SENIOR ONLINE REPORTER
Distinguished educator Mark Gudgel has many accomplishments under his belt, teaching in Lincoln Public Schools for 10 years and before moving to his current position at Omaha North High School. He also worked at the United States Holocaust Memorial Museum and co-founded and served as executive director of non-profit organization Educators Institute for Human Rights for 6 years to support education in Rwanda as the nation recovers from genocide.
Now, Gudgel is inspired to run for mayor to ensure a bright future not only for his two young kids but for many young people in the Omaha area.
“I’ve always taught my students that your anger is a gift, and you have to turn your anger into energy to fuel the change you want to see in the world,” Gudgel said. “My candidacy is just me taking my own advice and turning my anger into the kid of action that I hope will lead to a better future for our city and for the kids that I care so much about.”
One of Gudgel’s focuses on his campaign is building futures for young Nebraskans in the city, called the Omaha Promise.
“That is the city, bringing together our resources to make sure that our children can get the education and careers that they want to have,” Gudgel said.
For his experience working towards getting his certifications as an educator, he wants many students to be able to have the choice in their education and their future in the city.
“When I speak to my students who are predominantly seniors in high school, one of the things that they often say keeps them from going to college isn’t their ability or their intellect, it’s the fear of being in debt because they seen what it can do to people,” Gudgel said. “I want to make Omaha’s city government bring together our resources and help our children go to college and graduate debt free to have careers and lives they dreamed of.”
Gudgel’s other focuses include affordable housing, wisely budgeting the city’s expenses, addressing climate change, and creating sustainable services including improving the city’s transportation, especially in the North and South Omaha areas.
“We must expand transportation for many reasons. This is an environmental issue, it’s an infrastructure issue, and foremost it’s an equity issue,” Gudgel said. “My goal is to be a mayor that can take a bus to work.”
In his experience using the transit bus system to Omaha North High Magnet School as an educator, driving his car or riding his bike was faster than using the bus system, where it doubles due to longer wait times and won’t stop in essential places like grocery stores, daycare centers, or pharmacies.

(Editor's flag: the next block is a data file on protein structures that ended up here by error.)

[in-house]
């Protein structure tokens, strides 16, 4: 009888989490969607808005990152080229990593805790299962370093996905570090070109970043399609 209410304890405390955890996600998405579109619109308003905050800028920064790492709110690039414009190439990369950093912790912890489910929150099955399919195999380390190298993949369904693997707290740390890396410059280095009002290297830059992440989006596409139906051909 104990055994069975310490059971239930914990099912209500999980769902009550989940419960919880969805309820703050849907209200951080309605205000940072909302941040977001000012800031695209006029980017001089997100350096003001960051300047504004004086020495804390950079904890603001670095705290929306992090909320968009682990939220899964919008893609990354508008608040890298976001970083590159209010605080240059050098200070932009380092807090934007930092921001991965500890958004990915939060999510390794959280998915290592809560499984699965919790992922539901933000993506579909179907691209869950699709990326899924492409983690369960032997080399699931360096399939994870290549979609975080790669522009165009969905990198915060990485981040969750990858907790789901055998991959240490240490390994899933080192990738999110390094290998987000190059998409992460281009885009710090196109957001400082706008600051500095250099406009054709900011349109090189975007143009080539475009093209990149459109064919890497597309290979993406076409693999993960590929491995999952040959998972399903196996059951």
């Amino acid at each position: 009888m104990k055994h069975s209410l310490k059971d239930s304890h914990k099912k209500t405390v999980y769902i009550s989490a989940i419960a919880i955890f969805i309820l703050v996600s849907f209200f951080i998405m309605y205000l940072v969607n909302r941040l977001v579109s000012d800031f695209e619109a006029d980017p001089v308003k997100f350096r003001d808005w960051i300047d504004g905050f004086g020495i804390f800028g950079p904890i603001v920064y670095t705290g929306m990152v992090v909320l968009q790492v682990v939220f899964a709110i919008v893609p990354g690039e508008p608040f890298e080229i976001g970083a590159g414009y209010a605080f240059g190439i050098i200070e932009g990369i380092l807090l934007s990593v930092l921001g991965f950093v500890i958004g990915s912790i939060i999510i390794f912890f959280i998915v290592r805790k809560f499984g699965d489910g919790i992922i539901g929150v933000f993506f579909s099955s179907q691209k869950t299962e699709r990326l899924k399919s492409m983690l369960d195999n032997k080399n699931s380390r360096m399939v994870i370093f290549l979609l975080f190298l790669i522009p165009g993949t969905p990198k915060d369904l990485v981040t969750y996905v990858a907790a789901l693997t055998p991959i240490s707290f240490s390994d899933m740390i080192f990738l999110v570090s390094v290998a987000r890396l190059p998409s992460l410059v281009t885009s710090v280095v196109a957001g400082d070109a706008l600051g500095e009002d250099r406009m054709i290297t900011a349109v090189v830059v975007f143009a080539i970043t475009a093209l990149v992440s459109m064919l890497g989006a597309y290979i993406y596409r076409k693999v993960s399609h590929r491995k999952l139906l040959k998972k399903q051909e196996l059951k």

“We’ve created a city dependent on cars for transportation,” Gudgel said. “Under my administration, Omaha will be a city in which you can have other greener and cheaper alternatives for transportation.”
The other transportation options that Gudgel hopes to improve in Omaha include increasing walkability and bike accessibility across the city, increasing routes in North and South Omaha, then gradually transitioning the transit buses from diesel to electric for environmental improvements.
“We need to be making sure that North and South Omaha where people need to get out and work no matter what the roads are like to be taken care of,” Gudgel said. “It doesn’t mean we won’t maintain West Omaha, but we’re going to use our resources in a way that is more equitable and better for all of our residents.”
Gudgel also wants to help spend the city’s budget wisely by focusing on things that affect people directly including fixing the potholes and implementing small business initiatives.
“I’ve always said when I’m mayor, we will never again serve Folgers freeze dried crystals at City Hall and it’s not because I’m a coffee snob, it is because we have multiple coffee roasters,” Gudgel said.
“When I buy Folgers, I’m pumping money into a company somewhere that doesn’t benefit my city, outside of the meager taxes that I was able to collect to keep Walmart open. When I go down to Archetype and Hardy Coffee, I am supporting local art industry and businesses that employs local people where the money stays in the community and make the lives of people in Omaha better.”
Gudgel says mayoral elections directly affect Omaha residents at the local level.
“I’ve been a public servant for 17 years, I’m a high school English teacher and I am not changing careers,” Gudgel said. “I serve 200 people a year, give or take and I love it, but I saw the opportunity to serve half a million people and I want to bring the same spirit and heart that I bring to teaching to the City Hall every day.”
To sign up and volunteer in Gudgel’s campaign, visit gudgelformayor.com.